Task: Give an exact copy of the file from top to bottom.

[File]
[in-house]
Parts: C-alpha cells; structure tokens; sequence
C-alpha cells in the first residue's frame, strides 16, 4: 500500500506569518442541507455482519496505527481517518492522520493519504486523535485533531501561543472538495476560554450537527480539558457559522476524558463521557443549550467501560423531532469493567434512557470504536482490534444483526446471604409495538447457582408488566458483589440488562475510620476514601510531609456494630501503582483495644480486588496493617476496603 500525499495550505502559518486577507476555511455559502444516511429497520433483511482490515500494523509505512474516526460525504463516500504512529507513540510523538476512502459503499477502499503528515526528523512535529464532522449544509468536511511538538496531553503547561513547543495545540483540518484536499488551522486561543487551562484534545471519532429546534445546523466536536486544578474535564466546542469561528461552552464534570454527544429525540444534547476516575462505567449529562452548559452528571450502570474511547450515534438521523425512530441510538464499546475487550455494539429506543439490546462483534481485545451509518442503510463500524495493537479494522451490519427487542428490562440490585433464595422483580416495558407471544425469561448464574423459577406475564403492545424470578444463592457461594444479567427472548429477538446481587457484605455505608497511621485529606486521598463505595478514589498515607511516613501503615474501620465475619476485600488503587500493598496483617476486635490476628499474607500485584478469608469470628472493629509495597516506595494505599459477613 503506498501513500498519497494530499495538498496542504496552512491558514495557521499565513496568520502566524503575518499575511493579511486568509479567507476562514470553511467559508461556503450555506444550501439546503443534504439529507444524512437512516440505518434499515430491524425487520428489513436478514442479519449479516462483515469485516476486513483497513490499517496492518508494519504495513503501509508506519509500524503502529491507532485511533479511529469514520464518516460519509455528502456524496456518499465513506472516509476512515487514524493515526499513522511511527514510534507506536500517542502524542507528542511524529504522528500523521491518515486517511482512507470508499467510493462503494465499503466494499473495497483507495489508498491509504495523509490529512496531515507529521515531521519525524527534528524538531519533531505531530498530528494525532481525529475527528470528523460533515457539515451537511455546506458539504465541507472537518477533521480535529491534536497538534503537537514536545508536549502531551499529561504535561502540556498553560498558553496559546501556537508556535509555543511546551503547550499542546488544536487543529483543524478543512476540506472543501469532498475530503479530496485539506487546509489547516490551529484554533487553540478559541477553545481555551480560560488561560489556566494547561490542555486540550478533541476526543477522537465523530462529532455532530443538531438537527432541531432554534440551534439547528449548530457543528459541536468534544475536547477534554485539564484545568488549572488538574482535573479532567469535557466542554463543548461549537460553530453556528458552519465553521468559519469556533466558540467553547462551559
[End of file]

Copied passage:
[in-house]
Parts: C-alpha cells; structure tokens; sequence
C-alpha cells in the first residue's frame, strides 16, 4: 500500500506569518442541507455482519496505527481517518492522520493519504486523535485533531501561543472538495476560554450537527480539558457559522476524558463521557443549550467501560423531532469493567434512557470504536482490534444483526446471604409495538447457582408488566458483589440488562475510620476514601510531609456494630501503582483495644480486588496493617476496603 500525499495550505502559518486577507476555511455559502444516511429497520433483511482490515500494523509505512474516526460525504463516500504512529507513540510523538476512502459503499477502499503528515526528523512535529464532522449544509468536511511538538496531553503547561513547543495545540483540518484536499488551522486561543487551562484534545471519532429546534445546523466536536486544578474535564466546542469561528461552552464534570454527544429525540444534547476516575462505567449529562452548559452528571450502570474511547450515534438521523425512530441510538464499546475487550455494539429506543439490546462483534481485545451509518442503510463500524495493537479494522451490519427487542428490562440490585433464595422483580416495558407471544425469561448464574423459577406475564403492545424470578444463592457461594444479567427472548429477538446481587457484605455505608497511621485529606486521598463505595478514589498515607511516613501503615474501620465475619476485600488503587500493598496483617476486635490476628499474607500485584478469608469470628472493629509495597516506595494505599459477613 503506498501513500498519497494530499495538498496542504496552512491558514495557521499565513496568520502566524503575518499575511493579511486568509479567507476562514470553511467559508461556503450555506444550501439546503443534504439529507444524512437512516440505518434499515430491524425487520428489513436478514442479519449479516462483515469485516476486513483497513490499517496492518508494519504495513503501509508506519509500524503502529491507532485511533479511529469514520464518516460519509455528502456524496456518499465513506472516509476512515487514524493515526499513522511511527514510534507506536500517542502524542507528542511524529504522528500523521491518515486517511482512507470508499467510493462503494465499503466494499473495497483507495489508498491509504495523509490529512496531515507529521515531521519525524527534528524538531519533531505531530498530528494525532481525529475527528470528523460533515457539515451537511455546506458539504465541507472537518477533521480535529491534536497538534503537537514536545508536549502531551499529561504535561502540556498553560498558553496559546501556537508556535509555543511546551503547550499542546488544536487543529483543524478543512476540506472543501469532498475530503479530496485539506487546509489547516490551529484554533487553540478559541477553545481555551480560560488561560489556566494547561490542555486540550478533541476526543477522537465523530462529532455532530443538531438537527432541531432554534440551534439547528449548530457543528459541536468534544475536547477534554485539564484545568488549572488538574482535573479532567469535557466542554463543548461549537460553530453556528458552519465553521468559519469556533466558540467553547462551559